Which begs an interesting question. I wonder how many Paleo adherents would remain “on board” — or would have ever come on board to begin with — had this lifestyle only produced inward, non-readily-visible, health benefits. Of course, those of us “in the know” realize the inner and outer benefits go hand-in-hand. It is an interesting philosophical question, though.

  6. Wouldn’t the cavemen or women who put on fat in the summer and fall have been more likely to make it through a tough winter? Body fat, at least to some degree, used to be considered much healthier than it is now.

  7. This is a very interesting conversation. I find the whole carb vs. paleo argument fascinating, and I would like to submit this link to an excellent on-going discussion (
    I chose a paleo lifestyle just over a year ago, and for me it has proven to be an excellent choice, especially when combined with a HIIT type workout regimen. In our increasingly modern sedentary lifestyles, it seems to me that the nutritional data and the evolutionary science in support of a paleo lifestyle are very solid indeed.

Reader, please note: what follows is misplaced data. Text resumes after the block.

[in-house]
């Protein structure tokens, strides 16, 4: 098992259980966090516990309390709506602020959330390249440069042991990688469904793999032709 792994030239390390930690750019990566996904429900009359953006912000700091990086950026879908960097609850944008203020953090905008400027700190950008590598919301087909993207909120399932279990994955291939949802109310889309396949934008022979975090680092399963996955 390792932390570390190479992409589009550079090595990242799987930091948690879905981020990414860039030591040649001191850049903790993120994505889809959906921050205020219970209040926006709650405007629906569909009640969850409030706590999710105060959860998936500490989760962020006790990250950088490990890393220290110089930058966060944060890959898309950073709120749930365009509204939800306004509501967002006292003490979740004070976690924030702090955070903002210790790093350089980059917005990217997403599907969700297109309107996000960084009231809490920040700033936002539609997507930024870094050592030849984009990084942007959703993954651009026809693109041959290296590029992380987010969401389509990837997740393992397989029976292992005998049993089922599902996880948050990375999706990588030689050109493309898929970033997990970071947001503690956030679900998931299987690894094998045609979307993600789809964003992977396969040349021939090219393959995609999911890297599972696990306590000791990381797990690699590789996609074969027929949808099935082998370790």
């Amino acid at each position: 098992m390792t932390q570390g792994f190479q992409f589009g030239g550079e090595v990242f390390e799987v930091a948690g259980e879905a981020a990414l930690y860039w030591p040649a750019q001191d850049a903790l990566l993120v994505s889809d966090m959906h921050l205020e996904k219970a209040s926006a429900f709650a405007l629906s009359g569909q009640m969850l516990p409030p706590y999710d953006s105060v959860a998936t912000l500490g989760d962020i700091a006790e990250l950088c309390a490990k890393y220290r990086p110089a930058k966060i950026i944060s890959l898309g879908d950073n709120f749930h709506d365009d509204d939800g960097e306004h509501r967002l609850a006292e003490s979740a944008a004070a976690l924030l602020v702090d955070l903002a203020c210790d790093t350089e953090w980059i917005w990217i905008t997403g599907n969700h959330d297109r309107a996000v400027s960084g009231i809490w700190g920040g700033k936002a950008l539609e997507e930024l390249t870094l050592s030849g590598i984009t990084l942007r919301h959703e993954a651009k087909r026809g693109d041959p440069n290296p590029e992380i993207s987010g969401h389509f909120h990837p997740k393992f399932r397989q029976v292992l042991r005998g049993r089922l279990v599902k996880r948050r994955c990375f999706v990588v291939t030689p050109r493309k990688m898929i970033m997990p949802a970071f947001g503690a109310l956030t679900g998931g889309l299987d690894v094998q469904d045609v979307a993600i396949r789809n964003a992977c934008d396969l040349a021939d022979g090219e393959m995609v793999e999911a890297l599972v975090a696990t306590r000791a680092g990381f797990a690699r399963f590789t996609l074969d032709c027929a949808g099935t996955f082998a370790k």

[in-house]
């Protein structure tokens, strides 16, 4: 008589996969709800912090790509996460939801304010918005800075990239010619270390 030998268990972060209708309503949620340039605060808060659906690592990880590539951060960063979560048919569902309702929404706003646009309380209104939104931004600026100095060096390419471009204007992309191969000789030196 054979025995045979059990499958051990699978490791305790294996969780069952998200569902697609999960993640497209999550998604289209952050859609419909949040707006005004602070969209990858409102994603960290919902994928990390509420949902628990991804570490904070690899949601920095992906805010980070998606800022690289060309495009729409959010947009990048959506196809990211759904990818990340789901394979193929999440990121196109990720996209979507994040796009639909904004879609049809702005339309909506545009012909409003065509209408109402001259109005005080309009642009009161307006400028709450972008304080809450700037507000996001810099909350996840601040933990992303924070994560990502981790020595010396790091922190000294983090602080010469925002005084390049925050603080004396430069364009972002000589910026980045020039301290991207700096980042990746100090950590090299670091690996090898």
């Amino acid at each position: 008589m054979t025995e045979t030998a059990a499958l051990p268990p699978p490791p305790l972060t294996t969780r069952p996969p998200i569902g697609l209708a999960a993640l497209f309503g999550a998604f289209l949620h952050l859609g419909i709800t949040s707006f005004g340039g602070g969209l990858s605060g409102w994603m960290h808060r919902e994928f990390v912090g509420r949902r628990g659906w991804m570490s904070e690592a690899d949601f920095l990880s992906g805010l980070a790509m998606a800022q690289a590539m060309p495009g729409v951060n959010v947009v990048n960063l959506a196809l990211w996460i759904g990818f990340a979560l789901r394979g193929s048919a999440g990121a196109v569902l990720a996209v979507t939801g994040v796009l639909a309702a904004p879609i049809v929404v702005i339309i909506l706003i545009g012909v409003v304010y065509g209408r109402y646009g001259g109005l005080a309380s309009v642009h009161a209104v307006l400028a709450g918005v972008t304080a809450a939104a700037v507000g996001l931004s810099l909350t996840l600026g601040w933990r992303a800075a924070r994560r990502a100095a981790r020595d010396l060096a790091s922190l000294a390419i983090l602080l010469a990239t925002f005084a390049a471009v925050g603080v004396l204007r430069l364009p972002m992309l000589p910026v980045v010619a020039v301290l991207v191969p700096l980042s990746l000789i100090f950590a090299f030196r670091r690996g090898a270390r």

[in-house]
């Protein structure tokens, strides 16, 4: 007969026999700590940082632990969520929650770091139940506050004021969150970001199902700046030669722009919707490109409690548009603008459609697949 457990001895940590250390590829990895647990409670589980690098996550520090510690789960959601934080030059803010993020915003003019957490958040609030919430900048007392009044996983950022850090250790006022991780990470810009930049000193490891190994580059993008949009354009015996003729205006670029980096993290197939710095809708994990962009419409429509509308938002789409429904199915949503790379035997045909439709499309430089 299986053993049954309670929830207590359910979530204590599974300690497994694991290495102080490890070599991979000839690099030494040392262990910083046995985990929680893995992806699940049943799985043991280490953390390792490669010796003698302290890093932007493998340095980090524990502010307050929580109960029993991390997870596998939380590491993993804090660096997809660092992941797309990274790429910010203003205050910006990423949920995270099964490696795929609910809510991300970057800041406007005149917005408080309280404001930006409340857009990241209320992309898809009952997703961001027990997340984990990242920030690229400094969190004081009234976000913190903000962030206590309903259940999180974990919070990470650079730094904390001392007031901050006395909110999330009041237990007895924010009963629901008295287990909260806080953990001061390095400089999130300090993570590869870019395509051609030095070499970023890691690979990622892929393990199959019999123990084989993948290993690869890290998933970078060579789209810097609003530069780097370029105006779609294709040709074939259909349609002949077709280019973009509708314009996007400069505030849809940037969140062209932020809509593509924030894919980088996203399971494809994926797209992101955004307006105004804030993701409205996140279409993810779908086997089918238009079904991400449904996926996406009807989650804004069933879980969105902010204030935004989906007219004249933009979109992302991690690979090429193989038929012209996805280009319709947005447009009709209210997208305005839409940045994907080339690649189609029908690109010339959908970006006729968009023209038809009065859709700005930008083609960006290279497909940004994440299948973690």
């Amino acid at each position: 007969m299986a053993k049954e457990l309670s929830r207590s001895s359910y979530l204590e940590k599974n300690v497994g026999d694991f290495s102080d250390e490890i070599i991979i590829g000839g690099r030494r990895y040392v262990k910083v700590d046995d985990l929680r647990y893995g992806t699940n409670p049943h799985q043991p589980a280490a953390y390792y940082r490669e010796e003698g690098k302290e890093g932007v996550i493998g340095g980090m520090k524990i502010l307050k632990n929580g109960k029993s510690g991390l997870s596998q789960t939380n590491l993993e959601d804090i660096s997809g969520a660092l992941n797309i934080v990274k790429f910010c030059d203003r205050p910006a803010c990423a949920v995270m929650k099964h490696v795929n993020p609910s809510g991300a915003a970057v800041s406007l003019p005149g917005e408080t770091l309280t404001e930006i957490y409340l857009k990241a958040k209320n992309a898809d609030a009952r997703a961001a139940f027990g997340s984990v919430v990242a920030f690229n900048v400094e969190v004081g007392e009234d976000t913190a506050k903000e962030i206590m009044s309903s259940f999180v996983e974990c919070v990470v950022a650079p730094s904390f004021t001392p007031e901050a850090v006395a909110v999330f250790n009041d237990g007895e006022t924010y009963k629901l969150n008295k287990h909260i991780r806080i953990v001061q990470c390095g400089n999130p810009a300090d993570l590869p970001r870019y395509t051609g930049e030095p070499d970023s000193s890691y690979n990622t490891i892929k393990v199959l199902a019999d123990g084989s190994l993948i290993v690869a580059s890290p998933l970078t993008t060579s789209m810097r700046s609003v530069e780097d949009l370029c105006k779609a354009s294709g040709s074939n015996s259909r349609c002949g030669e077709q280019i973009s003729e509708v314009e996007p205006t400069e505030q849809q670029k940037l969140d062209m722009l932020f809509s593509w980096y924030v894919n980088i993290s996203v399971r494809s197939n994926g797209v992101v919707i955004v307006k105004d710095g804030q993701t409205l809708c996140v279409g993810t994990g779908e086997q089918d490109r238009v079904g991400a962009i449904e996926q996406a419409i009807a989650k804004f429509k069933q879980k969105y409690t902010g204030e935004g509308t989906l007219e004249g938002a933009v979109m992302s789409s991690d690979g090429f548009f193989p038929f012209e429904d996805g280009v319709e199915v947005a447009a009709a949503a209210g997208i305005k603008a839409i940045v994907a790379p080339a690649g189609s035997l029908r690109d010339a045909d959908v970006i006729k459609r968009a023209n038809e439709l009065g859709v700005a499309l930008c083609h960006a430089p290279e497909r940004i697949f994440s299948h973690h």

Where it gets really interesting to me is in the area of carb sensitivity among individuals and groups. In the above referenced link, there are several comments pointing to numerous long-lived cultures that consume a relatively high carb diet. So, from a lifespan aspect, there seems to be some variance. Do you think that cultures like this are more evolutionary advanced because they have evolved the ability to metabolically process a relatively new food source that is also more abundant? Are we paleo types evolutionary throwbacks of some kind? Kind of a rhetorical question, with tons of variables, but interesting to reflect on.
    Regarding the shapely prose post and the “it’s ok to be fat” attitude, I learned along time ago that the “live-and-let-live” mentality is the best place to be. I have several obese relatives that other family members tried to “help” over the years with dietary advice and whatnot. All that unsolicited help ever did was to make them miserable, and further erode their self-esteem. Additionally, I don’t promote the paleo lifestyle in my day-to-day life unless someone directly asks me about it. “Why are you not eating pizza with everyone else?” is usually met with the response “I’m just really sick of pizza”. When people are ready to hear the truth and make a change, then they will ask the right questions and the change they are seeking will come to fruition. Just my .02 cents.